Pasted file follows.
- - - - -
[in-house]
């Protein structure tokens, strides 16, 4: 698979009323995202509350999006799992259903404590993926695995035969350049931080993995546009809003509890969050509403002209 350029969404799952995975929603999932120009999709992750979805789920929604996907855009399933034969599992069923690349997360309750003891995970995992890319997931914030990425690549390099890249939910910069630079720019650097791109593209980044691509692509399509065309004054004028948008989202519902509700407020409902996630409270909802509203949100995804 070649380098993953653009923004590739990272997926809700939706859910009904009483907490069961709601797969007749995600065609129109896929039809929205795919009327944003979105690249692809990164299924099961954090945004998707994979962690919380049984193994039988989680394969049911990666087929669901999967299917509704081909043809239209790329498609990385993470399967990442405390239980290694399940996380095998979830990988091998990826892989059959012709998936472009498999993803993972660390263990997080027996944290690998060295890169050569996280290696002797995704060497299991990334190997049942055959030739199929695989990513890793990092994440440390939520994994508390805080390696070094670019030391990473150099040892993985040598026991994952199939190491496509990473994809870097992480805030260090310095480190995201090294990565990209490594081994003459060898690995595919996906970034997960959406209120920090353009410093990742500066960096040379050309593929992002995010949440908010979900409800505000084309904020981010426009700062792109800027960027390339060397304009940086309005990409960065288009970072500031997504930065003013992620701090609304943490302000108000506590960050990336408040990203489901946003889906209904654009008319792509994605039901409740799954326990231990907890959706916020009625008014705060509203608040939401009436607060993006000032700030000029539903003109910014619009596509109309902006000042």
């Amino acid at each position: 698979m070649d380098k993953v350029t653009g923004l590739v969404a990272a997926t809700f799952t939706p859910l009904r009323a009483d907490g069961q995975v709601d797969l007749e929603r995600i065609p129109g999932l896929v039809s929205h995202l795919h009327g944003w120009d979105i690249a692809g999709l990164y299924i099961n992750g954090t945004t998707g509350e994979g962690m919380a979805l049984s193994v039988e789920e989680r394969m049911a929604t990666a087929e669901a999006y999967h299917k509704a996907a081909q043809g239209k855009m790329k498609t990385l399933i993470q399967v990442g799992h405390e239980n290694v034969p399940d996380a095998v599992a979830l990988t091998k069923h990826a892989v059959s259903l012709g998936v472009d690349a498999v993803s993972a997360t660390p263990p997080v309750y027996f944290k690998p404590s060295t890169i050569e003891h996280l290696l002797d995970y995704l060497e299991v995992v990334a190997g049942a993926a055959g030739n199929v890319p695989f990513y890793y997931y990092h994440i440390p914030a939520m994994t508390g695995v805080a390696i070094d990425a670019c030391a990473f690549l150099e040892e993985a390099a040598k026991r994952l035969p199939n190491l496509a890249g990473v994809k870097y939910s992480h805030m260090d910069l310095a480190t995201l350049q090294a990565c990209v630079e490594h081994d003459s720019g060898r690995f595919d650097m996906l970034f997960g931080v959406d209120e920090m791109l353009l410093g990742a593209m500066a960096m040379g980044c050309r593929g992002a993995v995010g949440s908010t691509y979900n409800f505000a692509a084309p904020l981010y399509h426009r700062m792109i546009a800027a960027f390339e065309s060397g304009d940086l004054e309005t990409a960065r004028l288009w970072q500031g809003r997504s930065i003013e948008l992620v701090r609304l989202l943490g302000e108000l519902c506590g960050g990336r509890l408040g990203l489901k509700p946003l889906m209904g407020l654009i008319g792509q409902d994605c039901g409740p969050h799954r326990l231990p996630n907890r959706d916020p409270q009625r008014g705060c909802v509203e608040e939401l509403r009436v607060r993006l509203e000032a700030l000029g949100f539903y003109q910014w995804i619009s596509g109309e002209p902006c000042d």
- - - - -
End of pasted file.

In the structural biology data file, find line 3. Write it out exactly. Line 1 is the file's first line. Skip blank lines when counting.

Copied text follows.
């Amino acid at each position: 698979m070649d380098k993953v350029t653009g923004l590739v969404a990272a997926t809700f799952t939706p859910l009904r009323a009483d907490g069961q995975v709601d797969l007749e929603r995600i065609p129109g999932l896929v039809s929205h995202l795919h009327g944003w120009d979105i690249a692809g999709l990164y299924i099961n992750g954090t945004t998707g509350e994979g962690m919380a979805l049984s193994v039988e789920e989680r394969m049911a929604t990666a087929e669901a999006y999967h299917k509704a996907a081909q043809g239209k855009m790329k498609t990385l399933i993470q399967v990442g799992h405390e239980n290694v034969p399940d996380a095998v599992a979830l990988t091998k069923h990826a892989v059959s259903l012709g998936v472009d690349a498999v993803s993972a997360t660390p263990p997080v309750y027996f944290k690998p404590s060295t890169i050569e003891h996280l290696l002797d995970y995704l060497e299991v995992v990334a190997g049942a993926a055959g030739n199929v890319p695989f990513y890793y997931y990092h994440i440390p914030a939520m994994t508390g695995v805080a390696i070094d990425a670019c030391a990473f690549l150099e040892e993985a390099a040598k026991r994952l035969p199939n190491l496509a890249g990473v994809k870097y939910s992480h805030m260090d910069l310095a480190t995201l350049q090294a990565c990209v630079e490594h081994d003459s720019g060898r690995f595919d650097m996906l970034f997960g931080v959406d209120e920090m791109l353009l410093g990742a593209m500066a960096m040379g980044c050309r593929g992002a993995v995010g949440s908010t691509y979900n409800f505000a692509a084309p904020l981010y399509h426009r700062m792109i546009a800027a960027f390339e065309s060397g304009d940086l004054e309005t990409a960065r004028l288009w970072q500031g809003r997504s930065i003013e948008l992620v701090r609304l989202l943490g302000e108000l519902c506590g960050g990336r509890l408040g990203l489901k509700p946003l889906m209904g407020l654009i008319g792509q409902d994605c039901g409740p969050h799954r326990l231990p996630n907890r959706d916020p409270q009625r008014g705060c909802v509203e608040e939401l509403r009436v607060r993006l509203e000032a700030l000029g949100f539903y003109q910014w995804i619009s596509g109309e002209p902006c000042d």